Latest news: 09-07-2010
Meth arrests, lab seizures declining in Miss. county
Pascagoula, MS - A law that took effect in July treating pseudoephedrine as a Schedule III controlled substance -- which makes the drug illegal to possess without a prescription -- seems to be making a difference in Mississippi and Jackson County. Pseudoephedrine -- commonly found in nasal and sinus decongestants -- is the key element in the meth-making process. As of July 1, state law requires that pseudoephedrine be available through a doctor's prescription only. Before July, Mississippi consumers needed only a photo ID to purchase what are now prescription-only medications, including Sudafed, Advil Cold and Sinus, Bronkaid, Primatene, Claritin-D, Aleve-D, Nyquil-D, Mucinex D, Tylenol Sinus and Severe Cold, and Zyrtec-D.
Calif. county sees gang numbers soar
San Bernardino County, CA - Law enforcement agencies are beefing up gang details in response to gang membership climbing nearly 48 percent in the past three years in San Bernardino County. "They get used to seeing us, as we do them," said police Sgt. Rod Topping, one of two sergeants who supervise San Bernardino's gang squad. "I wouldn't say we're cordial with them, but we're able to talk to them." There are 5,400 to 5,500 gang members in San Bernardino, said Topping. The county had nearly 12,700 documented gang members in 2007. Now that figure has climbed to about 18,600 documented gang members, authorities said. In San Bernardino, the county's largest city and a place where Crips and Bloods sets exist near homegrown gangs' neighborhoods, police have doubled their gang enforcement efforts since late 2009.
Meth cases, convictions under review in police corruption probe
Tulsa, OK - Following the recent indictment of several Tulsa police officers, the district attorney's office has widened its review of drug cases to include cases that involve eight officers whose names have surfaced in a grand jury investigation. District Attorney Tim Harris' office told the Tulsa World that the number of cases under review has grown exponentially since the indictment of five police officers and the naming of two additional officers cooperating with U.S. Attorney Jane W. Duke of the Eastern District of Arkansas. An eighth officer has pleaded guilty. Duke is a special prosecutor overseeing a grand jury investigation of police corruption in Tulsa. The names of current or former officers whose cases are under review are Jeff Henderson, Bill Yelton, Nick DeBruin, Bruce Bonham and Harold R. Wells (all indicted), John K. Gray (pleaded guilty in the federal probe), and Eric Hill and Callison Kaiser.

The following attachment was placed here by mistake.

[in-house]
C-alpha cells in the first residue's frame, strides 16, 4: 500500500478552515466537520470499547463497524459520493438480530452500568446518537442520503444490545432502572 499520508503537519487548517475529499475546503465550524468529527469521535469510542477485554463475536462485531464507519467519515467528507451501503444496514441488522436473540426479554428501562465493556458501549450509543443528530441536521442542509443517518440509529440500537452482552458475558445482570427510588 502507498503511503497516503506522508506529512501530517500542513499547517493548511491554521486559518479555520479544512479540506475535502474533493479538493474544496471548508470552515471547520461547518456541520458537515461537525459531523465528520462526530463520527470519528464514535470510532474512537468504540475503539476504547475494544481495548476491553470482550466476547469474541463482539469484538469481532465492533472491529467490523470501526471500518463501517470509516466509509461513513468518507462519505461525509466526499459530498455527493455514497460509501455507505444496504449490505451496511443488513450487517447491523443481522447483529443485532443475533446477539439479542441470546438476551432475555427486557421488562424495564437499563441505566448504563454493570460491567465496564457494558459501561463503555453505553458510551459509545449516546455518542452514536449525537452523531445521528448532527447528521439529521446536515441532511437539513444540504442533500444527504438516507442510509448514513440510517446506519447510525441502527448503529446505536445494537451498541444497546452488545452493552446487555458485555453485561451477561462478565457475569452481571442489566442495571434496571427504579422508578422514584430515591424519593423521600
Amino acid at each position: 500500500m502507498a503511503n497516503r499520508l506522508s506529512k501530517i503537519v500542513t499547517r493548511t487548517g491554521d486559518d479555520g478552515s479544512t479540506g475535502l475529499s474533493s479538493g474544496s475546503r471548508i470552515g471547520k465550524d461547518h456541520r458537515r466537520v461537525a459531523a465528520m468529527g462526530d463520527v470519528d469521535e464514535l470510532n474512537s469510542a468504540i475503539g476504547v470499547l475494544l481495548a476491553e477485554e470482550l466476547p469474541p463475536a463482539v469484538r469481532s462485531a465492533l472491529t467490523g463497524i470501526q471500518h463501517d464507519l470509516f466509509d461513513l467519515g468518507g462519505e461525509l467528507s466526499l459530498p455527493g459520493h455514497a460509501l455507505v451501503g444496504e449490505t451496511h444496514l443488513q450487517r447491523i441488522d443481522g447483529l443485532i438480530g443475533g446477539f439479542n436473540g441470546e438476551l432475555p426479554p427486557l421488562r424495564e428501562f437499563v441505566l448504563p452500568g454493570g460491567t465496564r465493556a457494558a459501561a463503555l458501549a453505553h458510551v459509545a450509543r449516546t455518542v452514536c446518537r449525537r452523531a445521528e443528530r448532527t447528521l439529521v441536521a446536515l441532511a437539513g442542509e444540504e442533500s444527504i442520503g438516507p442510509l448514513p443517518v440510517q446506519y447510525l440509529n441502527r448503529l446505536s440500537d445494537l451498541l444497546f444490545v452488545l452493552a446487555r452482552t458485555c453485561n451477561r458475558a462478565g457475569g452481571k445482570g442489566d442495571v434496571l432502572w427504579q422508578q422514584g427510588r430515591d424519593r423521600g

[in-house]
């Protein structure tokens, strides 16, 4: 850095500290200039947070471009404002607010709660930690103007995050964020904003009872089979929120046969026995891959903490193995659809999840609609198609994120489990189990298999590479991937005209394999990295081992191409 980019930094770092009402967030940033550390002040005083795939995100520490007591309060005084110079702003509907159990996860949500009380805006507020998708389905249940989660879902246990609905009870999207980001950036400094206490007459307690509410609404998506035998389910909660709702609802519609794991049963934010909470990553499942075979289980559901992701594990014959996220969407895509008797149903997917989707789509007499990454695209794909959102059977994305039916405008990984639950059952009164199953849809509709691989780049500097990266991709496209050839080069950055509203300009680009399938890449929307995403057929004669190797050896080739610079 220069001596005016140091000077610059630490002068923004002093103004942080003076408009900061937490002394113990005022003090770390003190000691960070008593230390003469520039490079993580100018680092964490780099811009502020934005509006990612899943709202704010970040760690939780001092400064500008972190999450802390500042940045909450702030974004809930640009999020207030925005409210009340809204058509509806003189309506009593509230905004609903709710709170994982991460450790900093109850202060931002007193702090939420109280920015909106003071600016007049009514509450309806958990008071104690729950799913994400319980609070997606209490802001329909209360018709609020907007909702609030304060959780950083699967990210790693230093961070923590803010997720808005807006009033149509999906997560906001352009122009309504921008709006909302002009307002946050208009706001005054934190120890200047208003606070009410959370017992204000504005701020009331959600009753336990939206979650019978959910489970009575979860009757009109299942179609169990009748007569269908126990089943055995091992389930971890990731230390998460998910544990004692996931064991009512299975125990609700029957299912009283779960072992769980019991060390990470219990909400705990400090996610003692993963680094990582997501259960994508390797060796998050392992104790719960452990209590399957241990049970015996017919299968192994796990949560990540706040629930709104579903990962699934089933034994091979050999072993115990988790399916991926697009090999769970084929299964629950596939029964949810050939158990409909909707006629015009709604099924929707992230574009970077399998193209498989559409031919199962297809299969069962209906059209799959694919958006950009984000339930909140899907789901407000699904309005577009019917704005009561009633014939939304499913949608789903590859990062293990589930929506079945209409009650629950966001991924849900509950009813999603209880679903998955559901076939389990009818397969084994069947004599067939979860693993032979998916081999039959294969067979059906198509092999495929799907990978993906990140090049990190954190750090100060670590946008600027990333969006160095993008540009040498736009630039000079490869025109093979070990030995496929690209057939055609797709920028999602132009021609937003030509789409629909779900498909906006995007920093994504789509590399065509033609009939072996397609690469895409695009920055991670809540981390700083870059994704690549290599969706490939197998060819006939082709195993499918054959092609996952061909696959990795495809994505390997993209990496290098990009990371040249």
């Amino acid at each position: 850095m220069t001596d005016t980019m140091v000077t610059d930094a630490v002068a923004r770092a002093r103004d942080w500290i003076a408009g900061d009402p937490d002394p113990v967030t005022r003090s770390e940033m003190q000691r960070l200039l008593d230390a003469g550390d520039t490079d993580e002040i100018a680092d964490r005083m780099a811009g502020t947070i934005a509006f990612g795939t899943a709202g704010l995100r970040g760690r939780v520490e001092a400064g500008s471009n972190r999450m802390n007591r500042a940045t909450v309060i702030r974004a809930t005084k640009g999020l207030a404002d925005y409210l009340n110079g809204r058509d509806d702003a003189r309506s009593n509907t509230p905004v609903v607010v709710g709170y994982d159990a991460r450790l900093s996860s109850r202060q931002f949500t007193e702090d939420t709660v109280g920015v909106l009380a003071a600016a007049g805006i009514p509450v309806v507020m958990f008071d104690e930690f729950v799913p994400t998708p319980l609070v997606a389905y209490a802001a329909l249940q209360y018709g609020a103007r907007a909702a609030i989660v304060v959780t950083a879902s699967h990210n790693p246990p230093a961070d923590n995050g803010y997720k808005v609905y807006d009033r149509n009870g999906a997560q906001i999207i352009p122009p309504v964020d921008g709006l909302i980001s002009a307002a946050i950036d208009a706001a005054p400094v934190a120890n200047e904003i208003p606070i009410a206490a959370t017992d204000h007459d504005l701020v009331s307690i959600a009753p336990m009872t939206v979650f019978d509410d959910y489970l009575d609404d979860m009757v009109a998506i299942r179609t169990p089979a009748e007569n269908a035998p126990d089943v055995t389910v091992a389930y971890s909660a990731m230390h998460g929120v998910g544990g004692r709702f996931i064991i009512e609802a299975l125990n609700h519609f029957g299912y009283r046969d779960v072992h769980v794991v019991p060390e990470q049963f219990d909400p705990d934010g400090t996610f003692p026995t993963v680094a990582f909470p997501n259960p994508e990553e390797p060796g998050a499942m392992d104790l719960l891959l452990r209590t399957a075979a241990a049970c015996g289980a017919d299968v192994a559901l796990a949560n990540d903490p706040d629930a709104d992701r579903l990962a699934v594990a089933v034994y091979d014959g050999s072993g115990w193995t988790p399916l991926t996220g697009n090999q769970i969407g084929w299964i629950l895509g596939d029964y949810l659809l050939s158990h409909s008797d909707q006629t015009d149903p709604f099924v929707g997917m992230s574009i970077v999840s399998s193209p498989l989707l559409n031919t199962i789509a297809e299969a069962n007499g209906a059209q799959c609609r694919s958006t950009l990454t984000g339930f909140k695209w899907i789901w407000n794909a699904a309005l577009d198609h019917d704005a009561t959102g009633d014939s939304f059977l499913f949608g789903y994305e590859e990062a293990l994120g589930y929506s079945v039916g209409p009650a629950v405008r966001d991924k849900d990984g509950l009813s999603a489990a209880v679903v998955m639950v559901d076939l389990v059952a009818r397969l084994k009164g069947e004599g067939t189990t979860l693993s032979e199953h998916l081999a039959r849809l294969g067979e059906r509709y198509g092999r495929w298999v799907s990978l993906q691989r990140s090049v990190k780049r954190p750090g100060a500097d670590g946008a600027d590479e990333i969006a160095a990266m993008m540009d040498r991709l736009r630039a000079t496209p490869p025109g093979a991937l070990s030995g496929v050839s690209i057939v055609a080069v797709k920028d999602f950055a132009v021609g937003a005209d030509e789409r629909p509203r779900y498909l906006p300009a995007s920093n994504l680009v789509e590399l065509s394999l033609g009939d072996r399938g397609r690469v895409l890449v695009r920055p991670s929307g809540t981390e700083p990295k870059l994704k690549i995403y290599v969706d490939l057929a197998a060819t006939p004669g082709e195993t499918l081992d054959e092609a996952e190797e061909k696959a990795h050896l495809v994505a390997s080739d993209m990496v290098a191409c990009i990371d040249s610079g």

Colo. community works against meth addiction
CO - When David Peterson was 25, methamphetamine came knocking at his door. Peterson was living in Lake Havasu, Ariz., when several drug dealers came to his house looking for his neighbor. They asked Peterson if he would like to try meth and left him with a bag of the drug. “The next thing I know, I started my crystal meth career,” said Peterson, a 43-year-old Craig resident. Peterson, who grew up in Washington, is no stranger to drug use, however. As the youngest of four, he started drinking on a regular basis at 10, sold drugs when he was in high school, and landed in rehab for cocaine use when he was 20. After trying meth, Peterson was hooked and started using the drug almost daily for the next 10 years. He had three kids and moved to Denver, where he continued to use meth, but it wasn’t until he got on the wrong side of the law that he realized he could no longer live the life he had been.